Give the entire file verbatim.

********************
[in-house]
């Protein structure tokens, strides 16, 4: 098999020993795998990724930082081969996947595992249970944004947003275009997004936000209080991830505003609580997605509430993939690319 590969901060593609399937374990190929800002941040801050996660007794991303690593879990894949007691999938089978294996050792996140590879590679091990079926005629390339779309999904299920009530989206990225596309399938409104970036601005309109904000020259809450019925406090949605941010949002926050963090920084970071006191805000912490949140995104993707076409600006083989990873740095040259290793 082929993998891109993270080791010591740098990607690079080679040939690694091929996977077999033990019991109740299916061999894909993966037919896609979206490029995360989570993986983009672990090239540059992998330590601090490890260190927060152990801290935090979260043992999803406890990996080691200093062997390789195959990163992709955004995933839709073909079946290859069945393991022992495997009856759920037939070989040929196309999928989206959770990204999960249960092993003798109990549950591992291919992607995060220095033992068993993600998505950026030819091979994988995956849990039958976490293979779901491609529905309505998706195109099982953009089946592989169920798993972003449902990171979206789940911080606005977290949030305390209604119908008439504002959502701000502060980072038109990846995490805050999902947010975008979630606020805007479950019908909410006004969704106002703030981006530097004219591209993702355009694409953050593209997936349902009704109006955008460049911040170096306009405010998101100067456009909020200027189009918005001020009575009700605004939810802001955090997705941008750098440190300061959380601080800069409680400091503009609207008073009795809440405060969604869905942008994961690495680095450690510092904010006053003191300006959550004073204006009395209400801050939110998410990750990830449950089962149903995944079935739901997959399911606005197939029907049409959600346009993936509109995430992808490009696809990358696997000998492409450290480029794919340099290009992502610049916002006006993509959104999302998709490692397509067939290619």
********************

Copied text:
[in-house]
């Protein structure tokens, strides 16, 4: 098999020993795998990724930082081969996947595992249970944004947003275009997004936000209080991830505003609580997605509430993939690319 590969901060593609399937374990190929800002941040801050996660007794991303690593879990894949007691999938089978294996050792996140590879590679091990079926005629390339779309999904299920009530989206990225596309399938409104970036601005309109904000020259809450019925406090949605941010949002926050963090920084970071006191805000912490949140995104993707076409600006083989990873740095040259290793 082929993998891109993270080791010591740098990607690079080679040939690694091929996977077999033990019991109740299916061999894909993966037919896609979206490029995360989570993986983009672990090239540059992998330590601090490890260190927060152990801290935090979260043992999803406890990996080691200093062997390789195959990163992709955004995933839709073909079946290859069945393991022992495997009856759920037939070989040929196309999928989206959770990204999960249960092993003798109990549950591992291919992607995060220095033992068993993600998505950026030819091979994988995956849990039958976490293979779901491609529905309505998706195109099982953009089946592989169920798993972003449902990171979206789940911080606005977290949030305390209604119908008439504002959502701000502060980072038109990846995490805050999902947010975008979630606020805007479950019908909410006004969704106002703030981006530097004219591209993702355009694409953050593209997936349902009704109006955008460049911040170096306009405010998101100067456009909020200027189009918005001020009575009700605004939810802001955090997705941008750098440190300061959380601080800069409680400091503009609207008073009795809440405060969604869905942008994961690495680095450690510092904010006053003191300006959550004073204006009395209400801050939110998410990750990830449950089962149903995944079935739901997959399911606005197939029907049409959600346009993936509109995430992808490009696809990358696997000998492409450290480029794919340099290009992502610049916002006006993509959104999302998709490692397509067939290619």